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While I'm still an unabashed fan of 4K UHD's effect on picture quality, after spending a week with Samsung's 65JS9500 I've become convinced that HDR actually has even more of an impact on TV picture quality.
Even on Samsung's very first HDR TV, developed without a finalised spec to work with, the combined impact of native HDR content and the advanced panel technology Samsung has developed to handle that content is just jaw-dropping, instantly taking TV picture quality to a new, cinematic level that once experienced is hard to live without.
If you're paying attention you might well be wondering where the heck I found some native HDR content given that I already stated there currently aren't any readily available HDR video sources. The answer is that the TV was supplied with a USB stick containing a UHD HDR showreel of remastered (by 20th Century Fox) clips from two movies: The Life of Pi and Exodus. And so impactful was the effect of the HDR mastering that it made all my previous TV testing experiences feel more or less drab.
The HDR difference
Even just seen cold, without running them head to head with non-HDR content on a non-HDR TV, you can clearly see where HDR is making a difference. The visible contrast range, especially with Exodus's highly stylised, heavily filtered images, is unlike anything I've seen before from an LCD TV. Or actually, any TV.
This is because the enormous luminance range in the HDR content is delivered so effectively by the high-brightness, locally dimmed LED light engine of the TV. Incredibly inky blacks are able to sit side by side with phenomenally potent, crisp, pure whites in a way I'd just not expected would be possible with LCD technology given that it's not a self-emissive technology (where each individual pixel makes its own light) in the way that plasma and OLED are.
The luminance range between the deepest blacks and brightest whites is miles beyond anything witnessed with Rec 709 content, and gives pictures exactly the sort of ultra-dynamic, almost luminous look you get at the cinema.
HDR is not just a technology of extremes, though. It's also intended to deliver a much greater range of subtle lighting and gradation steps between those stark black and white 'end points'. This means on the 65JS9500 that you get to see a much wider colour range, much greater colour finesse and accuracy in dark parts of the image. You also get markedly more shadow detail that in turn gives dark scenes a more natural feeling of depth.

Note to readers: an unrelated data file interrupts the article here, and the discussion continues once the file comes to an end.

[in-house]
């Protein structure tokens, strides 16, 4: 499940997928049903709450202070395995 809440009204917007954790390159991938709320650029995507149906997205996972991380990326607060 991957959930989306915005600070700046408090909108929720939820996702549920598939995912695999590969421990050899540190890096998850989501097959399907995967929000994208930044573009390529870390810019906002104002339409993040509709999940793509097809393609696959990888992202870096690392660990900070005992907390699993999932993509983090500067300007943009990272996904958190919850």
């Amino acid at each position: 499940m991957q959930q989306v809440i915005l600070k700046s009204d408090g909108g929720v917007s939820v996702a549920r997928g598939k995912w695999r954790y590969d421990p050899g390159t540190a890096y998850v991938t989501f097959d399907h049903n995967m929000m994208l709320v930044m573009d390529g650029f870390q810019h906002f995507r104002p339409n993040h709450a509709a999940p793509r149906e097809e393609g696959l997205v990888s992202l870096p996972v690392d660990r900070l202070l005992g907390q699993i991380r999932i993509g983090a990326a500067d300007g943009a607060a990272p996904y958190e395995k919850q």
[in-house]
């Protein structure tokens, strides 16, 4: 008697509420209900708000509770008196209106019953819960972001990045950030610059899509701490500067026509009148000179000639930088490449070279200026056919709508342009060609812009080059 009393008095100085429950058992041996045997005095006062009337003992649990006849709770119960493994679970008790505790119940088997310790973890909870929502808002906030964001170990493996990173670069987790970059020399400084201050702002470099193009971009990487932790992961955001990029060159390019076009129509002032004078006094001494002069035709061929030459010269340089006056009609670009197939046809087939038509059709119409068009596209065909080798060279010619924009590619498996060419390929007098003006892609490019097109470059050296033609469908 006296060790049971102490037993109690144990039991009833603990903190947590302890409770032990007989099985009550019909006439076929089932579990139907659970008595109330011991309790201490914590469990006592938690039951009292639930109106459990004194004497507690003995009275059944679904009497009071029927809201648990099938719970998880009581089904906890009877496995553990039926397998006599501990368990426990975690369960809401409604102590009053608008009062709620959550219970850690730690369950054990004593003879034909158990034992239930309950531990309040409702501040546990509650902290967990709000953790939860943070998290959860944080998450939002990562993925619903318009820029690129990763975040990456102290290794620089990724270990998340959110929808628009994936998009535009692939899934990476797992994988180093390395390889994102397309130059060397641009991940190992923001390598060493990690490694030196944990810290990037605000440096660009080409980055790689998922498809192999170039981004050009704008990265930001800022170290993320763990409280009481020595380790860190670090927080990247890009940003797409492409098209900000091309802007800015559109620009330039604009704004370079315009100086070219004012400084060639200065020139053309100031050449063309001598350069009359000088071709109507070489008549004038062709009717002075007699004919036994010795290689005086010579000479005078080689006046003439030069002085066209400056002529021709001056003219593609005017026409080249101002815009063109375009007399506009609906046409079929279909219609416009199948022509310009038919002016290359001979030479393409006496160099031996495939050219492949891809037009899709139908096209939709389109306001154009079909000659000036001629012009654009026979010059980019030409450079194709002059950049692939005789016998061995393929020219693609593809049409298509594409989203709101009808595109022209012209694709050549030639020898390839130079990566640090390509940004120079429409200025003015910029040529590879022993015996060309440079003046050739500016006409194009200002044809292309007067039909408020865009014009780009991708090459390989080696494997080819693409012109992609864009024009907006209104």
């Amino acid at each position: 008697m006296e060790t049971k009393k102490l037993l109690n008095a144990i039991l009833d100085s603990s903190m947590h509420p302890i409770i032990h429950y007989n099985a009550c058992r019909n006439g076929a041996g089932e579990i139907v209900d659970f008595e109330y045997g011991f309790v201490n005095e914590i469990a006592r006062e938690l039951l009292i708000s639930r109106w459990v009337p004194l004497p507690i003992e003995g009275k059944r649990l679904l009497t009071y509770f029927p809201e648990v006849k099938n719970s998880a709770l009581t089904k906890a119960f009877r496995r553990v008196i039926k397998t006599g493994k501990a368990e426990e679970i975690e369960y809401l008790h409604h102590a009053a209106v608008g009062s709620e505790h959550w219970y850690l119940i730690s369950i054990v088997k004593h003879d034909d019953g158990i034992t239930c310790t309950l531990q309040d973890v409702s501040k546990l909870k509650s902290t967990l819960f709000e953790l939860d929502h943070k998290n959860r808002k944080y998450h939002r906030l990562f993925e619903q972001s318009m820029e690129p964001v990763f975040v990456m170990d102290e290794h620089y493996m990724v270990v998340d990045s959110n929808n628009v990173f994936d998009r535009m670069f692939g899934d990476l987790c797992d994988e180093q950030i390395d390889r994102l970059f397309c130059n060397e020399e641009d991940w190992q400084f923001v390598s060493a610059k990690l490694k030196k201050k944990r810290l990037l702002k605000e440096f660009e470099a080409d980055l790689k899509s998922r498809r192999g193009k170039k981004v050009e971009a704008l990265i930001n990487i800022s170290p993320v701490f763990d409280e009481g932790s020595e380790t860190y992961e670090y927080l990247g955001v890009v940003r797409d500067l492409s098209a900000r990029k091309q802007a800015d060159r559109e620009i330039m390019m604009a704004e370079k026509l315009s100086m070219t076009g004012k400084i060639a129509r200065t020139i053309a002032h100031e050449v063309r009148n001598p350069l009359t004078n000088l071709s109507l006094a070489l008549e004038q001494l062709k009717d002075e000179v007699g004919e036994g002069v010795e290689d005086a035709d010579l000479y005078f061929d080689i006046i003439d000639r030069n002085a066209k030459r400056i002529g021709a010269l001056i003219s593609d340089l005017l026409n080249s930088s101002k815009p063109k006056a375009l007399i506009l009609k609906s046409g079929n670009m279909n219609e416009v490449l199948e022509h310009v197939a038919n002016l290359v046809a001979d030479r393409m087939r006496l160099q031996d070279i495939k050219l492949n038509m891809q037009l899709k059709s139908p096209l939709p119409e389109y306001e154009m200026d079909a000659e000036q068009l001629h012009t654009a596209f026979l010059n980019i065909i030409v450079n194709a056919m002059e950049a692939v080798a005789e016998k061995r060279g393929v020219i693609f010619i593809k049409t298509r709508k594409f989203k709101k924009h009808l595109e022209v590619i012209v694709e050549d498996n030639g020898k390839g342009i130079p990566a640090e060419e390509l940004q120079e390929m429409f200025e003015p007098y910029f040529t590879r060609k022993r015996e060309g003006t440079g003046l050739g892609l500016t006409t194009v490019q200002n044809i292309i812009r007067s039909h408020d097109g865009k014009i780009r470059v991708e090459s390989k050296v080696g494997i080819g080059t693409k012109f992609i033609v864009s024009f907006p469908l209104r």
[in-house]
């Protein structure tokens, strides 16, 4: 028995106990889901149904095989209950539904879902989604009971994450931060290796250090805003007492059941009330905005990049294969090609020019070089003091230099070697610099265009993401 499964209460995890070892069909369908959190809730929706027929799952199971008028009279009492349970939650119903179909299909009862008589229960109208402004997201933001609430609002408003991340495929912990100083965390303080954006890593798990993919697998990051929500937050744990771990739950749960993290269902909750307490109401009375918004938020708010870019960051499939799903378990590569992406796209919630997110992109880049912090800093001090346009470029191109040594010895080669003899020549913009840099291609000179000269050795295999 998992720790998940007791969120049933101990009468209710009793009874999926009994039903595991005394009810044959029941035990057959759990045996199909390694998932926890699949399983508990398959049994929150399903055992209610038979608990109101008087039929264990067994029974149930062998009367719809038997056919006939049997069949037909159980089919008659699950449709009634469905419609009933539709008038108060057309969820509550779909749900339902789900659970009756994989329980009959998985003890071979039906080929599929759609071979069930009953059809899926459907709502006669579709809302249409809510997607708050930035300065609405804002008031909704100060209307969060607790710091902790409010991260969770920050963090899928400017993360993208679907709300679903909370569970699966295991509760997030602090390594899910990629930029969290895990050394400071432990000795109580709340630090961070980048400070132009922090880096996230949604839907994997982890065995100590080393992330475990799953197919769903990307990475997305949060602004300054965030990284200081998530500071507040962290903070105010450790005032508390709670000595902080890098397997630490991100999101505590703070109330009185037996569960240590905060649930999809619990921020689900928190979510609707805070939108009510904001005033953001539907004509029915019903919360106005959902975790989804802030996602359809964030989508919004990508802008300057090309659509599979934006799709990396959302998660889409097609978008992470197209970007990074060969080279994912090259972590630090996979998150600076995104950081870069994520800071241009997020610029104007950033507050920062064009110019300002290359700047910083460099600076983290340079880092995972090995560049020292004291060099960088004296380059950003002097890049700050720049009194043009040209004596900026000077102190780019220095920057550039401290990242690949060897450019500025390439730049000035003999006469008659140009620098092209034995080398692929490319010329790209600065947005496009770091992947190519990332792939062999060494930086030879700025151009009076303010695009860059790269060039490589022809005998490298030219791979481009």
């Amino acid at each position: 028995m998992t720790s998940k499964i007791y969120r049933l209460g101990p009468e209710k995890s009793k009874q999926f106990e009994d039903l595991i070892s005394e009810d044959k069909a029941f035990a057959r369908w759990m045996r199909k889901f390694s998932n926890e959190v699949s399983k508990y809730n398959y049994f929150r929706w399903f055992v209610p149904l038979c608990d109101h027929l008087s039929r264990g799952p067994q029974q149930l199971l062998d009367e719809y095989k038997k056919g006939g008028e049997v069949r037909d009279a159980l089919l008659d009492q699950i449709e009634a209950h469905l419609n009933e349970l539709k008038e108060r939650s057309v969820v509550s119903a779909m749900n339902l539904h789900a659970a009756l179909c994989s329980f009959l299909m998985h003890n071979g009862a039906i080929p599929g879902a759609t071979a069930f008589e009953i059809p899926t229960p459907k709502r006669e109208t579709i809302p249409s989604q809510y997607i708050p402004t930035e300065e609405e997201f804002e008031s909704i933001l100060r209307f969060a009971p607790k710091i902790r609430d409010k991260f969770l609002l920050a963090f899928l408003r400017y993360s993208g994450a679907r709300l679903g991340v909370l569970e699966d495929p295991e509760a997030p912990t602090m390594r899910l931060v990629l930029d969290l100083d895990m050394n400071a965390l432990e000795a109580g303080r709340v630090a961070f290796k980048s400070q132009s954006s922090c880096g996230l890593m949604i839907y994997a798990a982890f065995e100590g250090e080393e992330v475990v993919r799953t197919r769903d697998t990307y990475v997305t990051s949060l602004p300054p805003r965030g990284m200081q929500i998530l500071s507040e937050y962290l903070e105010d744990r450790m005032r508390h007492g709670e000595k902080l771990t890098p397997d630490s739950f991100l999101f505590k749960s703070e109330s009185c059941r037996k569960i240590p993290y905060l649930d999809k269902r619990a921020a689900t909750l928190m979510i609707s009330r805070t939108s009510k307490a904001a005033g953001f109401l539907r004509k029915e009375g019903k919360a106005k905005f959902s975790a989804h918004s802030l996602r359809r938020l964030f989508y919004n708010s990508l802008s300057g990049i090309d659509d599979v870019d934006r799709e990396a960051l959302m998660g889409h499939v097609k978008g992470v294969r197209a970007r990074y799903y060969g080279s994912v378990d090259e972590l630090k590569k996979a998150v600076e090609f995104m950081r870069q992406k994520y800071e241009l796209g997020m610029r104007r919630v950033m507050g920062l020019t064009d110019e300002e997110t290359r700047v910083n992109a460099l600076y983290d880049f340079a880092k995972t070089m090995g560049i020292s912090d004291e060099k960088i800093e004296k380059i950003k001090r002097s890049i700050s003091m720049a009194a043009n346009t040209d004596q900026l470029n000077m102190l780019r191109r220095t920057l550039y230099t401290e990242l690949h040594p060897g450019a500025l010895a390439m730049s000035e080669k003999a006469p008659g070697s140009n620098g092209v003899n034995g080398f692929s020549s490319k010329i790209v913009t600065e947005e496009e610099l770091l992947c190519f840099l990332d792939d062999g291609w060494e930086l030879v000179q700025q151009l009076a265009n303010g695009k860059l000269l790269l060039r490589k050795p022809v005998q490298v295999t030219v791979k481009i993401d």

In other words, HDR isn't just a high impact technology, though it certainly is that. When connected with panel technology and processing as strong as those of the 65JS9500 it's also a technology that does a beautiful job of bringing to the screen more of the smaller things that traditional TVs just cannot reach.
HDR goes head to head
Just how much of an impact watching native HDR content on the 65JS9500 has becomes more defined if you compare the native HDR content directly, head to head, with the 'normal' UHD Life of Pi transfer contained on Samsung's 2014 UHD Video Pack.
Even if you watch this non-HDR transfer on the 65JS9500 the difference in contrast and colour saturation between it and the HDR clips of the same film is far greater and more impressive than I'd expected - especially this relatively early in the HDR game.
Don't start thinking that the 65JS9500 will only be worth its high price of entry when there's a decent stock of native HDR content in town, though. While native HDR content clearly looks in a different league to non-HDR content on the 65JS9500, non-HDR content also clearly looks much brighter, more colourful and more nuanced on the 65JS9500 than it does on a non-HDR screen.
The processing the 65JS9500 uses to upshift non-HDR content to take advantage of its HDR panel design works startlingly well for the most part. It adds colour range without leaving the results looking unbalanced or artificial, and expands the luminance range without (usually) leaving bright areas looking over-exposed or dark areas looking forced and hollowed out.
Rec 709 also supported - if you really want it
I guess some enthusiasts might take umbrage at the idea of having their non-HDR content expanded from the limited range it was mastered in. But while there is actually an option on Samsung's TV to limit its picture playback to the Rec 709 picture standard, I'd urge everyone to at least experiment with the rather confusingly named native colour setting that delivers an upconverted experience. Once I'd tried it I seldom if ever felt inclined to turn it off again.
Given how much new technology and processing Samsung has had to develop to make the 65JS9500's HDR talents tick, its engineers might have been forgiven for not really doing much work on UHD side of things. But actually, with Samsung's new Octa Core processing system running the show, the 65JS9500 delivers some clear UHD advances.
Native UHD content looks slightly more nuanced thanks to the screen's extra colour resolution and a welcome reduction in the amount of noise in UHD images, especially the blue ringing effect commonly seen on previous Samsung LCD TVs. Also, the upscaling of HD to the screen's UHD resolution is a revelation, especially in the way it now does a much more astute job of handling source noise and grain when calculating how best to add all the millions of extra pixels required by an HD to UHD conversion.